3. Create Individual Processes for Each Activity – For each core activity, you should create individual processes that describe the steps to be completed in order to perform that activity efficiently.
  4. Create Detailed Procedures – Every process should have its procedure linked to it, detailed step by step. Think of these as the Standard Operating Procedures (SOPs) that many companies refer to as part of their QA/QC systems.

Make them as clear and jargon-free as possible, using the language of your workforce. Together with the policy, process and props, the procedure will form the basis of the training and performance management of everyone in your workforce.

  1. Create the Props to Support each Process/Procedure – As you create the process and develop the procedure, you will be able to identify the props that are required along the way. A checklist to capture the result of a product check, the Outgoing Goods tray to hold the Consignment Note for the courier, the Packing Guide to show how a particular product is to be packed and what documentation or marketing brochures are to be inserted during packing. the software you use to track a sales order from fulfilment through to dispatch (and maybe proof of delivery). The props hold everything together.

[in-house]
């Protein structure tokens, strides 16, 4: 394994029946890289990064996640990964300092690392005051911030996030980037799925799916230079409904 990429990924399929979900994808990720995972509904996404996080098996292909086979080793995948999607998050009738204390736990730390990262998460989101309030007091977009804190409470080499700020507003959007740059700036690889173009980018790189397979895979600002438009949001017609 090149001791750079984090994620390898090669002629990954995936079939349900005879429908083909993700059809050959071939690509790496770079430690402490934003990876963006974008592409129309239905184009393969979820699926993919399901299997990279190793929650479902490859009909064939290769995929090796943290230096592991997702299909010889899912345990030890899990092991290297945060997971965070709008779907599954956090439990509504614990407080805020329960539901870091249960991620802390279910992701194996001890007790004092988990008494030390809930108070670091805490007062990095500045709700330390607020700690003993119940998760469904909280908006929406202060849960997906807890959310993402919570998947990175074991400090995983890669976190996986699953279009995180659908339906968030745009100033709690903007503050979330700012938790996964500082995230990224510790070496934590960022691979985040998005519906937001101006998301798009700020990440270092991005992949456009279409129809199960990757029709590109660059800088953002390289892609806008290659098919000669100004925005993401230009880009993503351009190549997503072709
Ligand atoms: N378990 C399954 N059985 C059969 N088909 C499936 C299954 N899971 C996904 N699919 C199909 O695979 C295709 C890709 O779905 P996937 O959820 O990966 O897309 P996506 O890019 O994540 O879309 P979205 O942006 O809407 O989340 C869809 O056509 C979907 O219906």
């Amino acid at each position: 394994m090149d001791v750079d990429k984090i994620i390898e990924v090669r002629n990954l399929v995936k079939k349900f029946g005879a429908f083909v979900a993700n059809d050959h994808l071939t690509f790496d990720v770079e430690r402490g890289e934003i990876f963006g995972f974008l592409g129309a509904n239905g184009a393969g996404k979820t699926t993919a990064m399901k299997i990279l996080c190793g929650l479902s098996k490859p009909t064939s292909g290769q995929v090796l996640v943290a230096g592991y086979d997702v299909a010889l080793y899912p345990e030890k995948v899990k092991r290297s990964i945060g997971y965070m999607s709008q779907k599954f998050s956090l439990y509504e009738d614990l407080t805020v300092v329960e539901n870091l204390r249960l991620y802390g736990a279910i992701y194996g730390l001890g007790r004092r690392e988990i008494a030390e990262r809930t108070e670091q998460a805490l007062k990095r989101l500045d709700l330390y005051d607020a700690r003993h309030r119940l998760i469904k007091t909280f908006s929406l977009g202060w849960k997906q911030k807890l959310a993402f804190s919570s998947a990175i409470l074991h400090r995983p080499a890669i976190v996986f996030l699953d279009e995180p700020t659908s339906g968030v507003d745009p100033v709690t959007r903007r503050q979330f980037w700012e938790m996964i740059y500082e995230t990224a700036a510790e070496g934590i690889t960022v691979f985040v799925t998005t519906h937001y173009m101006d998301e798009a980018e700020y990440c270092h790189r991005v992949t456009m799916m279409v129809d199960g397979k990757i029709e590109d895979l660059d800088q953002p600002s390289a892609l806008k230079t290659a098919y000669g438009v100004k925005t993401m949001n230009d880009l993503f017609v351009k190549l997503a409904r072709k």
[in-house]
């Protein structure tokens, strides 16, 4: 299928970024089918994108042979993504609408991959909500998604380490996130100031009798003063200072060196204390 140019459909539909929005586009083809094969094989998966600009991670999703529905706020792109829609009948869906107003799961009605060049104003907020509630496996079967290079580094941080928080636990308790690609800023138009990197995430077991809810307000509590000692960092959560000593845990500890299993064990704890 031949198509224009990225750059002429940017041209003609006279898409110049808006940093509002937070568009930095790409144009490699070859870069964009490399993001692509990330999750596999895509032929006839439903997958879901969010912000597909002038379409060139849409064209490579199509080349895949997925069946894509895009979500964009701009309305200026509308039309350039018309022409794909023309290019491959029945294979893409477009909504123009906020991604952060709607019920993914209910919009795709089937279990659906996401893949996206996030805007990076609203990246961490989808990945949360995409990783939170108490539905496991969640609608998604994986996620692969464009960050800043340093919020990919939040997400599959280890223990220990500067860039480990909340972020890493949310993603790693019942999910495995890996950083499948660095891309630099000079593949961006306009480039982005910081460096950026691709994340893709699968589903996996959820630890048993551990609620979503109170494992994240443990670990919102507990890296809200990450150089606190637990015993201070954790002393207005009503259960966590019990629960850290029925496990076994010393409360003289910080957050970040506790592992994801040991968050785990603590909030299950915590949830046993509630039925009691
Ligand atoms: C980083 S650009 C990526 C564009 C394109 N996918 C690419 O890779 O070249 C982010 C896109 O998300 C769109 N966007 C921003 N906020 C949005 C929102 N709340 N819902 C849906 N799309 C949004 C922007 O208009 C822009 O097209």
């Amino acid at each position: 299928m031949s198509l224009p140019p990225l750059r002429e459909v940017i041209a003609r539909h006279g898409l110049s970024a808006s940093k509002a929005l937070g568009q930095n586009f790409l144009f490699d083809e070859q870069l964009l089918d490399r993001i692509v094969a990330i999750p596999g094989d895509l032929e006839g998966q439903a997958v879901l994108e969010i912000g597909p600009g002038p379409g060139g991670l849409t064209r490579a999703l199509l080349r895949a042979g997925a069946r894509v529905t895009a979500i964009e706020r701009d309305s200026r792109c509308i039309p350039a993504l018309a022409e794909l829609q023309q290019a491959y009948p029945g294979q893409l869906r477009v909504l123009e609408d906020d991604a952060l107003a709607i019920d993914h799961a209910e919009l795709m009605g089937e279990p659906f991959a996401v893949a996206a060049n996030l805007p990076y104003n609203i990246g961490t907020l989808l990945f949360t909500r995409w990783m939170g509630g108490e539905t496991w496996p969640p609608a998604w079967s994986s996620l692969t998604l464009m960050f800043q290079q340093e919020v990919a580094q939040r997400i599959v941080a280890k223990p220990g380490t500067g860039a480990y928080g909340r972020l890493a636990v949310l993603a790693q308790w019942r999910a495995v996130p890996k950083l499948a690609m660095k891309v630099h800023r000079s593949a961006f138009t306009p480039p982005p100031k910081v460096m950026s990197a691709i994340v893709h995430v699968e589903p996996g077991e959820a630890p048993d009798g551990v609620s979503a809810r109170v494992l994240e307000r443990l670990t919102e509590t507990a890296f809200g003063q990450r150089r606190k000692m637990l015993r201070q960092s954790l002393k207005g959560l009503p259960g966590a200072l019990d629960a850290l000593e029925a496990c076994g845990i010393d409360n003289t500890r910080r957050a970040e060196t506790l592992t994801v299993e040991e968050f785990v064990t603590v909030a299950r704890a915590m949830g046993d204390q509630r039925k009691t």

2. Always Involve Relevant Team Members in Creating and Reviewing Processes and Procedures – All stakeholders should be represented in designing a process and writing the related procedure. The people who are actually responsible for performing the tasks laid out in a procedure will identify hot spots, errors and omissions that others may miss, or suggest improvements that had not occurred to others. Seniority is not a useful indicator of process expertise.
  3. Test Each Procedure Carefully – You will hear many ‘experts’ state that the easiest way to find out how well-written your procedures are is to ask a member of staff from an unrelated department to follow them. In reality, this is impractical and potentially very damaging.